Renewable Energy Partners launches Merrawindi wind farm project

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A burgeoning renewable energy company is hoping to expand its green power footprint in Queensland with a new $800m wind farm.

Renewable Energy Partners, which boasts a sweep of wind, solar and pumped hydro developments across the state, wants to implant a further 48 wind turbines in a 300MW farm about 230km west of Brisbane.

If approved, the farm could power up to 180,000 homes, the company states, and help the state government achieve its ambitious target to hit 70 per cent renewable power generation by 2032.

The Merrawindi wind farm would be located adjacent to the coal-fired Millmerran power plant near Toowoomba and the company said the site was chosen for its “excellent wind resource, proximity to Powerlink’s high-voltage transmission network, strong local community support and the availability of a local, highly skilled workforce”.

“We think it’s a great project and we just now have to go through the usual development steps,” REP chief executive Luke McDonald told NCA NewsWire on Thursday.

“It’s got good grid, good wind resources.

“In our view, it ticks all the boxes of the aspects you’re looking for in developing a project through to construction.”

The company has begun internal environmental assessments but has not submitted any applications to the state or federal governments.

Mr McDonald said he expected to lodge applications for the farm in mid 2025 with a target operational date of 2028.

“Queensland is a fantastic place to develop renewable energy projects, given the strong support of the Queensland government through its Queensland Energy and Jobs Plan under the leadership of (Energy) Minister De Brenni,” he said in a release announcing Merrawindi.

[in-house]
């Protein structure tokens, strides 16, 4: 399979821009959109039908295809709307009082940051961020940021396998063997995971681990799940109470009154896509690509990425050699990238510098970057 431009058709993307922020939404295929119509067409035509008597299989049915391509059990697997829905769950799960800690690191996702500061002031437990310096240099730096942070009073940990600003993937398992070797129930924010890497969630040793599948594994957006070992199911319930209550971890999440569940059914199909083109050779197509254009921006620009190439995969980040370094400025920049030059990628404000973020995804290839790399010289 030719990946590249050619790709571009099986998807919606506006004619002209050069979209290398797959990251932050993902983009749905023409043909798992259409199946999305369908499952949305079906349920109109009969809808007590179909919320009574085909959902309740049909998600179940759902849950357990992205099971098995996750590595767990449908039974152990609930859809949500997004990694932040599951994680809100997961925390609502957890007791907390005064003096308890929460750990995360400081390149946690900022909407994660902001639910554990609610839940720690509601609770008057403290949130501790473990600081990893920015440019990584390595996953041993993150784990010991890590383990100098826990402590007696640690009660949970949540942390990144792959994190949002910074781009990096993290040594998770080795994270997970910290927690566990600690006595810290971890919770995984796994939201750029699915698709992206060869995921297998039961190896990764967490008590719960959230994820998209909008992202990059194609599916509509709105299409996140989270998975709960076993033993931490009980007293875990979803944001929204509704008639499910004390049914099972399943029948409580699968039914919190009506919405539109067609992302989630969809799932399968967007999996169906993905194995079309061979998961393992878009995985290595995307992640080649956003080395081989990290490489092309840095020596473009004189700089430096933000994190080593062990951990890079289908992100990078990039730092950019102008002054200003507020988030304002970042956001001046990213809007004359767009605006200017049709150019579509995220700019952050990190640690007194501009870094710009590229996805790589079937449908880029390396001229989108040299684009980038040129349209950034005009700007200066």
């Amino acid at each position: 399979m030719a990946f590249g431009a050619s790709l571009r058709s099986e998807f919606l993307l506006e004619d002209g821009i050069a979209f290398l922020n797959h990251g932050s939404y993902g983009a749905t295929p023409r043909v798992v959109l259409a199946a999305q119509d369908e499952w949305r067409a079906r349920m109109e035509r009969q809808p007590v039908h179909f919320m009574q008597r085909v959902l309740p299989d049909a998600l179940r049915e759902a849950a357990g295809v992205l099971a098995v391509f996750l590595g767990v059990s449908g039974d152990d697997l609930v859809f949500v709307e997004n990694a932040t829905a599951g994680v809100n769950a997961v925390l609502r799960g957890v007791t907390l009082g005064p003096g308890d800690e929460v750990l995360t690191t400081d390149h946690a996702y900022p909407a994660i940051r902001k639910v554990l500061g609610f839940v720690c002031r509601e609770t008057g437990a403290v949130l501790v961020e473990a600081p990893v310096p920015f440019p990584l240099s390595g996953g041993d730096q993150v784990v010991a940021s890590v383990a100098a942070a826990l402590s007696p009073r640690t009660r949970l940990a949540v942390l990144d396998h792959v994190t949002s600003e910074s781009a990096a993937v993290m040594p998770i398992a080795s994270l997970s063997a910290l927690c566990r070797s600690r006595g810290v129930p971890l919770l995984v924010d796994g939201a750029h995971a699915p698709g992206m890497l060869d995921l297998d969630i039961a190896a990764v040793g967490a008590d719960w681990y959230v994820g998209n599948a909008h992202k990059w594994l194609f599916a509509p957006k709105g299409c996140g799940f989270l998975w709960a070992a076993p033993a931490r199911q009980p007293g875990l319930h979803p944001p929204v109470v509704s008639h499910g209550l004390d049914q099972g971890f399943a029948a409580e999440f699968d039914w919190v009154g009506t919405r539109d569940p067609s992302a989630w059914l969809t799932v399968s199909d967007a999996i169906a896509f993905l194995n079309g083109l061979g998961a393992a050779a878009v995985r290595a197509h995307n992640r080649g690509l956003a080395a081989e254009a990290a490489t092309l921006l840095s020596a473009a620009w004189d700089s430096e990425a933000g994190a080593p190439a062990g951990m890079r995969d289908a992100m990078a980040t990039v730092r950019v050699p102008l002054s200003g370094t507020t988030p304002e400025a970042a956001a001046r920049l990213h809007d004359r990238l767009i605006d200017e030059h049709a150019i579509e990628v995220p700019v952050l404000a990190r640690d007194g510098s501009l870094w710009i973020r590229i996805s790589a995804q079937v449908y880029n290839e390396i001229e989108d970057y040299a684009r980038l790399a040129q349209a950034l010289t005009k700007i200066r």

“As a proud Queensland-based company, REP is excited to be playing its part in the energy transition here in Queensland”.

The government is spending $62bn to reconfigure the state’s energy system and move it onto a renewables base.

Mr de Brenni, speaking with business leaders in Mackay in 2022 following the release of the plan, said the shift would help businesses inoculate themselves from global price shocks while also addressing climate change concerns.

“(The plan will) Decouple our state, the businesses, those big electricity users, from those global price shocks. We need to move to a fuel system that is based on fuel that Queenslanders own and one that is low emissions as well,” he said.

Alongside Merrawindi, REP is pursuing wind farms in Proserpine in North Queensland and in the Tarong and Wandoan areas of the southeast.

It is also developing a $6.5bn energy project west of Mackay called the Capricornia Energy Hub.

The hub, which is backed by global clean energy investment fund Copenhagen Infrastructure Partners, would implant a 750MW pumped hydro plant, a 500MW wind farm and a solar farm.

Mr McDonald said geotechnical work had begun on the pumped hydro component’s lower reservoir.

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